deaths off Florida a mystery
Usual suspects don’t appear to be the cause
MSNBC STAFF AND WIRE REPORTS
Oct. 18 — Several hundred dead sharks have been washing up on beaches along the Gulf of Mexico, and officials are baffled by what’s causing their deaths. With no hard evidence to guide them, scientists are testing the sharks’ tissue to see if it holds clues that will help solve the mystery.
would these sharks be dead and the fish be alive?’
— SKIP FRANCK - Helicopter pilot who flew over area
“WE REALLY have no idea,” said Jack Mobley, a wildlife biologist at Tyndall Air Force Base, Fla., where about 50 sharks, mostly blacktips as well as some Atlantic sharpnose, had washed up. “There needs to be tests done before that can be determined.”
The sharks, which ranged up to 5 feet long, started showing up Monday in waters off the Florida Panhandle. Officials estimate between 200 and 300 sharks have died.
Traces of blood reported on nostrils and gills of some sharks suggest that an infection might be the culprit, said Mike Brim, an ecologist with the U.S. Fish and Wildlife Service.
Other theories include the lack of oxygen in shallow waters and dumping of shark carcasses by fishermen who sell the prized fins for food. The practice is banned in state waters, but continues nonetheless.
Red tide, an algae bloom toxic to fish, is also a suspect, and it was reported in the area last week. The Florida Marine Research Institute is testing shark tissue for red tide, which gets its name from the fact that the water turns reddish when the bloom shows up.
But if it was red tide, other species would have been affected as well, and that doesn’t appear to have happened. “Why would these sharks be dead and the fish be alive?” helicopter pilot Skip Franck said after flying over the bay. “When we flew over, it was bubbling with fish.”
Another theory is that seas have become such a toxic mess that diseases are becoming more common, affecting species at different times and on different scales. Bruce McKay, a senior researcher for the nonprofit group SeaWeb, acknowledges that fish die-offs might be natural events, but he feels the litany of incidents over the last two years suggests otherwise. Writing recently in the journal Sea Technology, McKay cited these examples:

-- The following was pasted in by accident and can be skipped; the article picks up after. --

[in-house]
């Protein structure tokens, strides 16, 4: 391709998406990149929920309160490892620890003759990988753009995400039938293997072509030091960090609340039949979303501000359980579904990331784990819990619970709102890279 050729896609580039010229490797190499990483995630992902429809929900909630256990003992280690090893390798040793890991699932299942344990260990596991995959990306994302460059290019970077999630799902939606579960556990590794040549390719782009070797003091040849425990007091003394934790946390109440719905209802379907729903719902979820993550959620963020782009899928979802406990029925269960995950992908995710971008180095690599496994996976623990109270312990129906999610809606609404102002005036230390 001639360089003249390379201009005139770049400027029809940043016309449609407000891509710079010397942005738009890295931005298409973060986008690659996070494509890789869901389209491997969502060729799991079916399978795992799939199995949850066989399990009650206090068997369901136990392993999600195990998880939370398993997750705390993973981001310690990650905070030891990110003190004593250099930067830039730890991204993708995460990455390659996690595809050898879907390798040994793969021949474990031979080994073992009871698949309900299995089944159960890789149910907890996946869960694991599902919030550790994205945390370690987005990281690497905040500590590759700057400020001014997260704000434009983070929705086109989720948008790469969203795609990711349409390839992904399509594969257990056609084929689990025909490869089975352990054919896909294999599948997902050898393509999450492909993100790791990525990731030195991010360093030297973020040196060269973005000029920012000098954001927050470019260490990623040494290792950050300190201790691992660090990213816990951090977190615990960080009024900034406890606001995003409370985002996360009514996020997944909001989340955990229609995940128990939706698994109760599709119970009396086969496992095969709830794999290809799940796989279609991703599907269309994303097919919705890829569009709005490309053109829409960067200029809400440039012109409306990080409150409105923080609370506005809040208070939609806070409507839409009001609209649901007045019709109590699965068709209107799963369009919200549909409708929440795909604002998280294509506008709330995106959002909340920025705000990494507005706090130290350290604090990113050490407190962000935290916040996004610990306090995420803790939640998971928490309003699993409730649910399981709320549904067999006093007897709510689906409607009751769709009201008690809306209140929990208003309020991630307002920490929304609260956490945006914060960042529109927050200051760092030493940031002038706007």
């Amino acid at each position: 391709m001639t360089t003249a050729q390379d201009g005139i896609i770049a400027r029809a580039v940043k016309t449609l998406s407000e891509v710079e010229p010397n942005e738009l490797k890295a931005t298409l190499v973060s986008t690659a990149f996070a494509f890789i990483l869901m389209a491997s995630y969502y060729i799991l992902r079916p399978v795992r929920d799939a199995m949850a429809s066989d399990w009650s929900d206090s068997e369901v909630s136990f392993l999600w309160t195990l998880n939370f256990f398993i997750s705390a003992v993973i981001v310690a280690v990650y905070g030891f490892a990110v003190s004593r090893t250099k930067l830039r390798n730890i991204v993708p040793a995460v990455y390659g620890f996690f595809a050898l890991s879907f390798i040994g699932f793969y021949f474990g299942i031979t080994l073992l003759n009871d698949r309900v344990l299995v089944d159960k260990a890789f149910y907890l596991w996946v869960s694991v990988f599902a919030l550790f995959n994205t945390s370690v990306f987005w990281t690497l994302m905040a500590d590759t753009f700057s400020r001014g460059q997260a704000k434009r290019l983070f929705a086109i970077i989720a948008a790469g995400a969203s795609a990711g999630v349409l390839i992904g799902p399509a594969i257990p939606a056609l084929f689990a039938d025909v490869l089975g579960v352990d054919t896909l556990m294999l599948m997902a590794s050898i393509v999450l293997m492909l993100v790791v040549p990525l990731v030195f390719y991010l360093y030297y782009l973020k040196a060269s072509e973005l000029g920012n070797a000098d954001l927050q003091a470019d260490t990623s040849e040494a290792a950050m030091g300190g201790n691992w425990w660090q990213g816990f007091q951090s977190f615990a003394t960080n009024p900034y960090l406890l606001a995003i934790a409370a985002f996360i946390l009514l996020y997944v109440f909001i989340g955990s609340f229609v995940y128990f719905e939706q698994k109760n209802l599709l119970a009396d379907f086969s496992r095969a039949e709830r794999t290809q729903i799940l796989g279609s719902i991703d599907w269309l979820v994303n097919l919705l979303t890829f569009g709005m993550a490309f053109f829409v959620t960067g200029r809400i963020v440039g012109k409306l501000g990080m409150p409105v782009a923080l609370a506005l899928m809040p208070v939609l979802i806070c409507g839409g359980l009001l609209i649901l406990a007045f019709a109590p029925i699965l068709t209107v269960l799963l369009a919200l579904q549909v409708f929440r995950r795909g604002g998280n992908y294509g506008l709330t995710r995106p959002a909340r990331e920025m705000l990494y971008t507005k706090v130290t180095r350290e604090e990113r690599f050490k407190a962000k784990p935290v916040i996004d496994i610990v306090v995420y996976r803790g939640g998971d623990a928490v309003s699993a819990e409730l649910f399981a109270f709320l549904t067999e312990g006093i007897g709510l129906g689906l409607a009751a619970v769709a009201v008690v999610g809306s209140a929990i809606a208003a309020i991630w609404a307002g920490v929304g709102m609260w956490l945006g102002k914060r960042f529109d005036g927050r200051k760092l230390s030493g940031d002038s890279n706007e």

- More than 70 dead bottlenose dolphins were found dead along Florida’s far west coast last year.
- 225 harbor porpoise carcasses were found along mid-Atlantic shores earlier last year.
- An estimated 300 gray whales died along Pacific shores.
- California sea otters and Pacific Northwest orcas continued their mysterious decline.
- A large-scale sea urchin die-off occurred in Maine waters.
- Disease plagued lobsters in Long Island Sound.
- Black abalone off southern California have been decimated by withering syndrome, and red abalone is now being affected.
- New diseases have been noticed in Alaskan fur seals, California sea otters, and Florida manatees.
- Green sea turtles in Hawaii and Florida are suffering from a disease characterized by grotesque external tumors. Virtually unheard of before 1985, it recently appeared in loggerhead and olive ridley sea turtles in the Caribbean.
- Coral diseases are substantially reducing reef cover and biodiversity in parts of the Florida Keys. Disease was found at 26 of 160 monitoring stations in 1996. By 1998, 131 stations had diseased coral while the number of species affected rose from 11 to 31. New coral diseases have emerged there as well.
- The first reported epidemic of mycobacterium-induced sores in wild striped bass has hit the Chesapeake Bay. This disease is usually found in fish farms, McKay noted.
OCEAN PROTECTION URGED
“Very little is typically known about the underlying environmental changes and conditions that may be at the heart of these events,” he wrote. The potential factors, he added, include “dead zones” caused by nutrient run-off, red tide, human development, climate change and invasive species that bring in new diseases. McKay argues that most studies of die-offs are piecemeal and that more should be done to study these as a global problem. He’d also like to see stronger coastal protections.
“Changes in agricultural practices involving massive reductions in fertilizer and pesticide use are required,” he wrote. “Coastal wetlands as natural filtering bodies need to be protected and restored.”
We should also move away from fossil fuels and to renewable energy, he added, and industries should phase out harsh chemicals.
“It should now be the time to focus attention on what our marine wildlife is telling us,” he concluded, “and the important task of ocean protection.”
Miguel Llanos and The Associated Press contributed to this report.